Posts Tagged ankle exoskeleton
- A powered ankle exoskeleton with only 348 g of added distal mass.
- The exoskeleton reduced the activity of the gastrocnemius muscle by 44%.%
- The exoskeleton reduced the activity of the soleus muscle by 37%.%
Most of powered ankle exoskeletons add considerable distal mass to the user which limit their capacity in reducing the metabolic energy of walking. The objective of the work presented in this paper is to develop an ankle exoskeleton with a minimum added distal mass compared to existing autonomous powered ankle exoskeletons while it can provide at least 30 Nm of assistive plantarflexion torque. The proposed exoskeleton uses Bowden cables to transmit the mechanical force from the actuation unit attached to the waist to the carbon fiber struts fixed on the boot. As the struts are pulled, they create an assistive ankle plantarflexion torque. A 3d-printed brace was attached to the shin to adjust the direction of the cables. A design optimization study was performed to minimize the mass of the struts, thereby limiting the total added distal mass, attached to the shin and foot, to only 348 g. The main result obtained from walking tests was the reduction of the soleus and gastrocnemius muscles activity by a maximum of 37% and 44% respectively when walking with the exoskeleton compared to normal walking. This result shows the potential of the proposed exoskeleton to reduce the metabolic cost of walking and emphasizes the importance of minimizing the distal mass of ankle exoskeletons. Tests with more subjects will be carried in the future to confirm this result.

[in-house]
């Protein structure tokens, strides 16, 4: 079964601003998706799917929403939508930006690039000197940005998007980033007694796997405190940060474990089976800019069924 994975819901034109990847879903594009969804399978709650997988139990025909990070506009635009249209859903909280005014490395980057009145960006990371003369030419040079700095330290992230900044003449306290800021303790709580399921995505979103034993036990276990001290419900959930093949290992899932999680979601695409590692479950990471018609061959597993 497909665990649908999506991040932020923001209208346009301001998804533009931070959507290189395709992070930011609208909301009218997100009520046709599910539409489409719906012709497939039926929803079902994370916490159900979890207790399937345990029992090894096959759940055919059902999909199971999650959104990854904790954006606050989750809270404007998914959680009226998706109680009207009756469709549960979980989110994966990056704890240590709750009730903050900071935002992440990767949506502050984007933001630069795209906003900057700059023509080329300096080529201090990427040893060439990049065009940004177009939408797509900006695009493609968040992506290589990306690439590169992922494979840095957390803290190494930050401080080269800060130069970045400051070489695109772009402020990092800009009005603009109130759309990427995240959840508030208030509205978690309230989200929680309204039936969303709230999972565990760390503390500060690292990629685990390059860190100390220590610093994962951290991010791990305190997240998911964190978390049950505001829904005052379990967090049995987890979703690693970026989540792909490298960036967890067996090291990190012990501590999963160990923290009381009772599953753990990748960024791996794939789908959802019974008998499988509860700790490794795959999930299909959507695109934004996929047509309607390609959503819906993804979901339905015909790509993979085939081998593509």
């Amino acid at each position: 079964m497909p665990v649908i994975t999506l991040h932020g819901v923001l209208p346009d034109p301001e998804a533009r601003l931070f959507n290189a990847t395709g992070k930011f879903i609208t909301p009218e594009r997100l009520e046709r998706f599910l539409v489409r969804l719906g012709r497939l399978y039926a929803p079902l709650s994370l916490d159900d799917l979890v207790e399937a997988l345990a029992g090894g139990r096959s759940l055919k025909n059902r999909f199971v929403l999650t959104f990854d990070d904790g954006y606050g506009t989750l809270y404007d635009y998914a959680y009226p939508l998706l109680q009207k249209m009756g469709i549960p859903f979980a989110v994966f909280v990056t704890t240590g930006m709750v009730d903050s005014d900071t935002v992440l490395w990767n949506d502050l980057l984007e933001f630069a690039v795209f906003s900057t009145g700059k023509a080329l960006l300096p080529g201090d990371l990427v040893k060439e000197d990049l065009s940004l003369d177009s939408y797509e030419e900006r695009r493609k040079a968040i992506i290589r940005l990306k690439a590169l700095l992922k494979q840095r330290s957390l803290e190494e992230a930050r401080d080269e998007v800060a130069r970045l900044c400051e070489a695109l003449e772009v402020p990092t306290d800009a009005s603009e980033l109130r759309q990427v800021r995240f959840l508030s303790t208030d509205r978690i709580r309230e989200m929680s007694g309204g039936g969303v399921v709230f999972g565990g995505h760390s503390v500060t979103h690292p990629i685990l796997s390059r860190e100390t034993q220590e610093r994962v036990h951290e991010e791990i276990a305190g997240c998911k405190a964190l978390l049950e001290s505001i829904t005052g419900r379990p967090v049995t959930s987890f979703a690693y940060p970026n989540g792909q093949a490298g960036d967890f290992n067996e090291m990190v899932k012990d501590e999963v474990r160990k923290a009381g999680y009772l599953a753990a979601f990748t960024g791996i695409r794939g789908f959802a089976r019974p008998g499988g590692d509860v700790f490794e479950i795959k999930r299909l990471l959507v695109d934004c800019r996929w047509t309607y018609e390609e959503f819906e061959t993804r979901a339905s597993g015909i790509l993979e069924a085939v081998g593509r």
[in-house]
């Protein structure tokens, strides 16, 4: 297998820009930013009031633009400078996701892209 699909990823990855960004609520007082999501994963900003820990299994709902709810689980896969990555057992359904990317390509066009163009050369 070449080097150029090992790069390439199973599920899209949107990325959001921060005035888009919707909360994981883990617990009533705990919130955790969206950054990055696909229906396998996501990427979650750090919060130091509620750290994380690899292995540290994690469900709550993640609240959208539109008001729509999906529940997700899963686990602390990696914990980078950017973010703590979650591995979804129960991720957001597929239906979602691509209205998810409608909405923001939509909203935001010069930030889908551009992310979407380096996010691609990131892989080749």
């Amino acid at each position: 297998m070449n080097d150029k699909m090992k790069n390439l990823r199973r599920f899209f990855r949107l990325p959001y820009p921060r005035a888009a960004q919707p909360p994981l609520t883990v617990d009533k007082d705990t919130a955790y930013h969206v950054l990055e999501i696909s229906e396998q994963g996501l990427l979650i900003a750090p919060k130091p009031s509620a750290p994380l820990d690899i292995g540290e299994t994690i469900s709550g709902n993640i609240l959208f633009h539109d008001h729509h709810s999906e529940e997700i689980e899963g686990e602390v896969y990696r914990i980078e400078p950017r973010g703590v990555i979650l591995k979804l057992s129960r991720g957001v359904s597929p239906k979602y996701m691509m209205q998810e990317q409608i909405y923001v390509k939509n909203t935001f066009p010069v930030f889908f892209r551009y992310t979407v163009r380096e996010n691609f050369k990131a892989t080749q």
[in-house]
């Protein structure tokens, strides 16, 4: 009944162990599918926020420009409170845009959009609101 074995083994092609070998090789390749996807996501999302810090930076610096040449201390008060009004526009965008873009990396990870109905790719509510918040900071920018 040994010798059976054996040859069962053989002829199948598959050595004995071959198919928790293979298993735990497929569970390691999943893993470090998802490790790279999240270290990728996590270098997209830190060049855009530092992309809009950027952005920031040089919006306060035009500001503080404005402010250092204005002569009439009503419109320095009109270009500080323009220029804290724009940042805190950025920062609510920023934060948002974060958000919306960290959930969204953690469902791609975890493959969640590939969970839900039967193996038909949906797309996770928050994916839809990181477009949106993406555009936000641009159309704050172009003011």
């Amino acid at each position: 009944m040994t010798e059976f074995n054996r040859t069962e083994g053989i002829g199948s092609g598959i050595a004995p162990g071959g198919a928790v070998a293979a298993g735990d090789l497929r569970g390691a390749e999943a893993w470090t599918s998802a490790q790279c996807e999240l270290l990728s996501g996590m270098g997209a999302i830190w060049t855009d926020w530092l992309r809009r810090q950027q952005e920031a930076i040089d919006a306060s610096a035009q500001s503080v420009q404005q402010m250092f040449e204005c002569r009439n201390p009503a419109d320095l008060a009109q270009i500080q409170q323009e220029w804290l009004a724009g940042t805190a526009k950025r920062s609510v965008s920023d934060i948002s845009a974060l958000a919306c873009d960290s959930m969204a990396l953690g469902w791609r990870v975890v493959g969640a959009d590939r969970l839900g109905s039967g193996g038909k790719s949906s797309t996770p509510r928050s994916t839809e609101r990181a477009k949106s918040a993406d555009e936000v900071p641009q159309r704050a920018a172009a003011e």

Mechanical engineers at Vanderbilt University have developed a lightweight, low-profile ankle exoskeleton that they suggest could be worn under clothes without restricting motion, and does not require additional components such as batteries or actuators carried on the back or waist.
It could be widely used among elderly people, those with impaired lower-leg muscle strength, and workers whose jobs require substantial walking or running, they note, in a study published recently in IEEE Transactions on Neural Systems & Rehabilitation Engineering.
The study builds on a successful and widely cited ankle exoskeleton concept from other researchers in 2015, according to a media release from Vanderbilt University.
“We’ve shown how an unpowered ankle exoskeleton could be redesigned to fit under clothing and inside/under shoes so it more seamlessly integrates into daily life,” says Matt Yandell, a mechanical engineering PhD student and lead author of the study, in the release.
The team invented an unpowered friction clutch mechanism that fits under the foot or shoe and is no thicker than a typical shoe insole. The complete device, which includes a soft shank sleeve and assistive spring, weighs just over 1 pound.
“Our design is lightweight, low profile, quiet, uses no motor or batteries, it is low cost to manufacture, and naturally adapts to different walking speeds to assist the ankle muscles,” states Karl Zelik, assistant professor of mechanical engineering and senior author on the study.
“It could also help reduce fatigue in occupations that involve lots of walking, such as postal and warehouse workers, and soldiers in the field,” he adds.
[Source(s): Vanderbilt University, Science Daily]